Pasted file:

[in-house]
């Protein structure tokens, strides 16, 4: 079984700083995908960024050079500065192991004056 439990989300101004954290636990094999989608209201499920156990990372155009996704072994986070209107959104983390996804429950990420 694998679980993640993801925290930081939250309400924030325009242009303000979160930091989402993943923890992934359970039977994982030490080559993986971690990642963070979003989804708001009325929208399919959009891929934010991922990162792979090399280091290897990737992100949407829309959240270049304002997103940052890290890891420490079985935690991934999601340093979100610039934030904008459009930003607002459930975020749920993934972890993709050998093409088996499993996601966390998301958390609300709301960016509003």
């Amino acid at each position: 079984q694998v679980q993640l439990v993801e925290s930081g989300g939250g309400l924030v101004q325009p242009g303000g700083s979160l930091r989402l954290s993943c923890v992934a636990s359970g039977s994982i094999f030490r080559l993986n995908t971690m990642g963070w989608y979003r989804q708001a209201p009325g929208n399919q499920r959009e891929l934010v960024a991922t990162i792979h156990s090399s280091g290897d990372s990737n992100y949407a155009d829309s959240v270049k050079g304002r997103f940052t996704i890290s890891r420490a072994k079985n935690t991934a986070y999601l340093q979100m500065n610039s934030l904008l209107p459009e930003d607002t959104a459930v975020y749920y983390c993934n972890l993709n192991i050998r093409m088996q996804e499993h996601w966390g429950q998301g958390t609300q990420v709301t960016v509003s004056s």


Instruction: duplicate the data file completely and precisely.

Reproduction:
[in-house]
């Protein structure tokens, strides 16, 4: 079984700083995908960024050079500065192991004056 439990989300101004954290636990094999989608209201499920156990990372155009996704072994986070209107959104983390996804429950990420 694998679980993640993801925290930081939250309400924030325009242009303000979160930091989402993943923890992934359970039977994982030490080559993986971690990642963070979003989804708001009325929208399919959009891929934010991922990162792979090399280091290897990737992100949407829309959240270049304002997103940052890290890891420490079985935690991934999601340093979100610039934030904008459009930003607002459930975020749920993934972890993709050998093409088996499993996601966390998301958390609300709301960016509003």
């Amino acid at each position: 079984q694998v679980q993640l439990v993801e925290s930081g989300g939250g309400l924030v101004q325009p242009g303000g700083s979160l930091r989402l954290s993943c923890v992934a636990s359970g039977s994982i094999f030490r080559l993986n995908t971690m990642g963070w989608y979003r989804q708001a209201p009325g929208n399919q499920r959009e891929l934010v960024a991922t990162i792979h156990s090399s280091g290897d990372s990737n992100y949407a155009d829309s959240v270049k050079g304002r997103f940052t996704i890290s890891r420490a072994k079985n935690t991934a986070y999601l340093q979100m500065n610039s934030l904008l209107p459009e930003d607002t959104a459930v975020y749920y983390c993934n972890l993709n192991i050998r093409m088996q996804e499993h996601w966390g429950q998301g958390t609300q990420v709301t960016v509003s004056s």